Alfred Arfken Dula

Portrait of Alfred Arfken Dula Portrait of Alfred Arfken Dula Headstone Photograph No headstone text available.
Full Name: Alfred Arfken Dula
Location: Section:Monument Hill, Section 2 (H2)
Row:D  Number:5
Reason for Eligibility: Approved, Texas State Cemetery Committee 
Birth Date: March 7, 1920 
Died: February 23, 2014 
Burial Date: February 25, 2014 

DULA, ALFRED ARFKEN (1920 ~ 2014). The following is an obituary for Al Dula, Pearl Harbor survivor and decorated United States Army Air Force pilot. The obituary was published in the February 26, 2014 edition of the Austin American Statesman.

DULA, Alfred A.

Alfred A. Dula passed away peacefully at his Georgetown home with his loving wife by his side. He died just short of his 94th birthday. His passing marks yet another loss of a member of the greatest generation. Al was a Pearl Harbor survivor, having shot down an enemy airplane during the attack. He served as a highly decorated U.S. Army Air Forces pilot in the European Theater of Operations, and flew 46 combat missions in ground attack aircraft. Like so many others, he left the military and came home to help build the world's greatest economy, and a very successful business in Houston, Texas.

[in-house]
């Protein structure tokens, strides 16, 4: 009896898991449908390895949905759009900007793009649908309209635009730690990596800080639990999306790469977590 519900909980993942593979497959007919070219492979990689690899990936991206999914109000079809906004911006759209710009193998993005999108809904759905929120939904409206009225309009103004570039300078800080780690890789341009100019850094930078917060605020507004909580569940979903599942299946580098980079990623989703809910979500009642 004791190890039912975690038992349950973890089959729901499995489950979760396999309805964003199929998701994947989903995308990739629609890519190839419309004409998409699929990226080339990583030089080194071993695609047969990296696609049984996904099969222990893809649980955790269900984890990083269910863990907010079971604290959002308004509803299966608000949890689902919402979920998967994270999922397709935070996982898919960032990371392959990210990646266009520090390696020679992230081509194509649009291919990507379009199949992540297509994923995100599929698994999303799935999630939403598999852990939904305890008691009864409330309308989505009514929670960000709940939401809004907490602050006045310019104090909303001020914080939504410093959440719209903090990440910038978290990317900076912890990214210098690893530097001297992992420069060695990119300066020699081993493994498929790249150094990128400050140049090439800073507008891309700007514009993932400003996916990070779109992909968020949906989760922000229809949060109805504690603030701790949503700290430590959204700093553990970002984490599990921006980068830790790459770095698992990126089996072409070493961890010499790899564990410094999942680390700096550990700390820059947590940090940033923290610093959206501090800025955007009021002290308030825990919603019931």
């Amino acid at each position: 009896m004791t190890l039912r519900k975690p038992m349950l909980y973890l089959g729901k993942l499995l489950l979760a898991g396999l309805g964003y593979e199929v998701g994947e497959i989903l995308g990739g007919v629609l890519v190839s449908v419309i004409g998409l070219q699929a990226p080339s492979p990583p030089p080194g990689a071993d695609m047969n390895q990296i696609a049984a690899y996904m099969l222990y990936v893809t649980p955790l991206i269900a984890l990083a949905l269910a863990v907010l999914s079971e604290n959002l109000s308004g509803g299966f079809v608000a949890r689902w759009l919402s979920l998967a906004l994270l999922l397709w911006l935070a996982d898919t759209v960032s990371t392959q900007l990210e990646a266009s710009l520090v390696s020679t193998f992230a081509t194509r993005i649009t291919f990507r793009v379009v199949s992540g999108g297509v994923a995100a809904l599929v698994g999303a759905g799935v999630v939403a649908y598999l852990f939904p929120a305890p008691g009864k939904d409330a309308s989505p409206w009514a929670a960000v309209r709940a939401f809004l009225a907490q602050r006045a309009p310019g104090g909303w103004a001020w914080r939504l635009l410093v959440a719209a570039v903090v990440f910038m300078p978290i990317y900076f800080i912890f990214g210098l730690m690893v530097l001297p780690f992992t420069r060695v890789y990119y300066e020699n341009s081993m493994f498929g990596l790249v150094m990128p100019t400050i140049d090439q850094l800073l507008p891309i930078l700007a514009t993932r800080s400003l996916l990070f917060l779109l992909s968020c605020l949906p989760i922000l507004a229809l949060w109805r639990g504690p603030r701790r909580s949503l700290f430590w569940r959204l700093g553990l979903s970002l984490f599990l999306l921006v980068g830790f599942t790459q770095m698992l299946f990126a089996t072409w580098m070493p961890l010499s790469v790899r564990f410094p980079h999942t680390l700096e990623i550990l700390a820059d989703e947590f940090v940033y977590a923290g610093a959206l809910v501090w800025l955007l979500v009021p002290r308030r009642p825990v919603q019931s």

Al was born to Major Julius and Katherine Dula in Galveston on March 7, 1920. As a military 'brat', he was educated in a wide variety of locations, and attended Houston University. As the CEO of a Houston petroleum pipe company, he traveled and pursued business interests all over the world. He married Ella Stocker and the couple made their home in several Texas locales, including Houston, Brenham, Austin, San Antonio, Waco and Georgetown.

He is survived by his wife, Ella Dula; son, Alfred A. Dula; daughter, Victoria H. Dula Costello and her husband, Dennis, and their children, Andrew and Courtney; son, Matthew, and his son, Byron. Mr. Dula is also survived by his brother, Norman L. Dula and his wife Jean; and his son-in-law, Bill Sanders.

Al Dula lived a life that mattered. He lived life as the former military pilot he was - full throttle. He moved in the fast lane; seized every moment, and shook life like a terrier shaking a rat.

He was interred during private services at the Texas State Cemetery attended only by family on February 25th.

Words of comfort may be shared with the family at .

Published in Austin American-Statesman from Feb. 26 to Feb. 27, 2014

Additional Multimedia Files To Download:

#16444) Title:French Legion of Honor Letter


Search by Name.